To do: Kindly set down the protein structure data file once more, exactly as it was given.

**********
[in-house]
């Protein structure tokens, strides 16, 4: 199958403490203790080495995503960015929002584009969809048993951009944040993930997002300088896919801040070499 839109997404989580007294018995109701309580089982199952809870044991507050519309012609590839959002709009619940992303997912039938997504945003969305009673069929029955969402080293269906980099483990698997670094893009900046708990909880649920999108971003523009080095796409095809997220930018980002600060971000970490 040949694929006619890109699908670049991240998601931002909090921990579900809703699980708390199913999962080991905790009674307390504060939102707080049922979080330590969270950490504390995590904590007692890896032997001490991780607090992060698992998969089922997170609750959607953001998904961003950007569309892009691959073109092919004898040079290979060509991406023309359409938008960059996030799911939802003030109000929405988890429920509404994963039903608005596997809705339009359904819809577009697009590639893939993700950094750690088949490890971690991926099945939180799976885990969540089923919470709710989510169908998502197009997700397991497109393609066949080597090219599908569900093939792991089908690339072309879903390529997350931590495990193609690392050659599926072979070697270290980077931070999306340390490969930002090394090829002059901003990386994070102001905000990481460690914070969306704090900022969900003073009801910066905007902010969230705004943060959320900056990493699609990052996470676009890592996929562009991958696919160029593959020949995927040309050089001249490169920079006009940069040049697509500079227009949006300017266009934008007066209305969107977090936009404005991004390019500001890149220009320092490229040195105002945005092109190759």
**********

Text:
[in-house]
């Protein structure tokens, strides 16, 4: 199958403490203790080495995503960015929002584009969809048993951009944040993930997002300088896919801040070499 839109997404989580007294018995109701309580089982199952809870044991507050519309012609590839959002709009619940992303997912039938997504945003969305009673069929029955969402080293269906980099483990698997670094893009900046708990909880649920999108971003523009080095796409095809997220930018980002600060971000970490 040949694929006619890109699908670049991240998601931002909090921990579900809703699980708390199913999962080991905790009674307390504060939102707080049922979080330590969270950490504390995590904590007692890896032997001490991780607090992060698992998969089922997170609750959607953001998904961003950007569309892009691959073109092919004898040079290979060509991406023309359409938008960059996030799911939802003030109000929405988890429920509404994963039903608005596997809705339009359904819809577009697009590639893939993700950094750690088949490890971690991926099945939180799976885990969540089923919470709710989510169908998502197009997700397991497109393609066949080597090219599908569900093939792991089908690339072309879903390529997350931590495990193609690392050659599926072979070697270290980077931070999306340390490969930002090394090829002059901003990386994070102001905000990481460690914070969306704090900022969900003073009801910066905007902010969230705004943060959320900056990493699609990052996470676009890592996929562009991958696919160029593959020949995927040309050089001249490169920079006009940069040049697509500079227009949006300017266009934008007066209305969107977090936009404005991004390019500001890149220009320092490229040195105002945005092109190759």